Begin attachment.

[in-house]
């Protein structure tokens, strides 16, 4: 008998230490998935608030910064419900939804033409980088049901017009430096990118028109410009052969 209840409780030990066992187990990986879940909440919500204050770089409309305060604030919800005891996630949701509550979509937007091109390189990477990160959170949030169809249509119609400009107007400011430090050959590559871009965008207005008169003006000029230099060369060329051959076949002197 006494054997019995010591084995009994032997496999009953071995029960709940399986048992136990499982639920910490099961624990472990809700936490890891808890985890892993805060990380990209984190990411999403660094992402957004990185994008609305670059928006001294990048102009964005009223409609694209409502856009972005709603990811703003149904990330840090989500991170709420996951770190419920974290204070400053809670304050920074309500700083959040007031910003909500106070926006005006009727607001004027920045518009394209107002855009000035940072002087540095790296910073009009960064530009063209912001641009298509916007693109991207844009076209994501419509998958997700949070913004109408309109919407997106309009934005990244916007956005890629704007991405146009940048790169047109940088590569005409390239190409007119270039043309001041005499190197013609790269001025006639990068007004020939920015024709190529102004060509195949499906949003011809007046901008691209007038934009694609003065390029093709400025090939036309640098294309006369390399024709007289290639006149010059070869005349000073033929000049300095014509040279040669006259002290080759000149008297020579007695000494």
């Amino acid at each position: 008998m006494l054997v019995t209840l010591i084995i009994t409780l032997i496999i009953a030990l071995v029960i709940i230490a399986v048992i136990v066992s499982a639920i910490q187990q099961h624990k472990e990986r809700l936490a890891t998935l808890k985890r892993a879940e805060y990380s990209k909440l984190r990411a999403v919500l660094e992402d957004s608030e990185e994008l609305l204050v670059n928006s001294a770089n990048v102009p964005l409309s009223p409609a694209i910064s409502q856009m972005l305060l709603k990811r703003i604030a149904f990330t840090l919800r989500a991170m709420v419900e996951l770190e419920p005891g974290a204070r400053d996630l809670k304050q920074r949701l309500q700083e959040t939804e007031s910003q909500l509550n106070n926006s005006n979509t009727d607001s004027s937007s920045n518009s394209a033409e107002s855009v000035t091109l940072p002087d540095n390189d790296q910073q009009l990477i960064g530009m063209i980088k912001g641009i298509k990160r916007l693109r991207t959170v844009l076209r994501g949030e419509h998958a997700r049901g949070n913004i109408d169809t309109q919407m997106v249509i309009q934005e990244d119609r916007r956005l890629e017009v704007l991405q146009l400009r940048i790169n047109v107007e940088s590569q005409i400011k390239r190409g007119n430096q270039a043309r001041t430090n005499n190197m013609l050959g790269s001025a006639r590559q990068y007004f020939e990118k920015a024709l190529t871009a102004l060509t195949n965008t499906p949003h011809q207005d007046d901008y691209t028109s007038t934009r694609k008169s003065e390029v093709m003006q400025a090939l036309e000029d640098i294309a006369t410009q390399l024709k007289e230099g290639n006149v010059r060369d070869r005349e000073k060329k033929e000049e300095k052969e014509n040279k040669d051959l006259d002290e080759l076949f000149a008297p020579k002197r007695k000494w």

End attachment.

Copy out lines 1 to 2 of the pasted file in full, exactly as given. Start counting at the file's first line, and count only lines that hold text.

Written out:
[in-house]
């Protein structure tokens, strides 16, 4: 008998230490998935608030910064419900939804033409980088049901017009430096990118028109410009052969 209840409780030990066992187990990986879940909440919500204050770089409309305060604030919800005891996630949701509550979509937007091109390189990477990160959170949030169809249509119609400009107007400011430090050959590559871009965008207005008169003006000029230099060369060329051959076949002197 006494054997019995010591084995009994032997496999009953071995029960709940399986048992136990499982639920910490099961624990472990809700936490890891808890985890892993805060990380990209984190990411999403660094992402957004990185994008609305670059928006001294990048102009964005009223409609694209409502856009972005709603990811703003149904990330840090989500991170709420996951770190419920974290204070400053809670304050920074309500700083959040007031910003909500106070926006005006009727607001004027920045518009394209107002855009000035940072002087540095790296910073009009960064530009063209912001641009298509916007693109991207844009076209994501419509998958997700949070913004109408309109919407997106309009934005990244916007956005890629704007991405146009940048790169047109940088590569005409390239190409007119270039043309001041005499190197013609790269001025006639990068007004020939920015024709190529102004060509195949499906949003011809007046901008691209007038934009694609003065390029093709400025090939036309640098294309006369390399024709007289290639006149010059070869005349000073033929000049300095014509040279040669006259002290080759000149008297020579007695000494």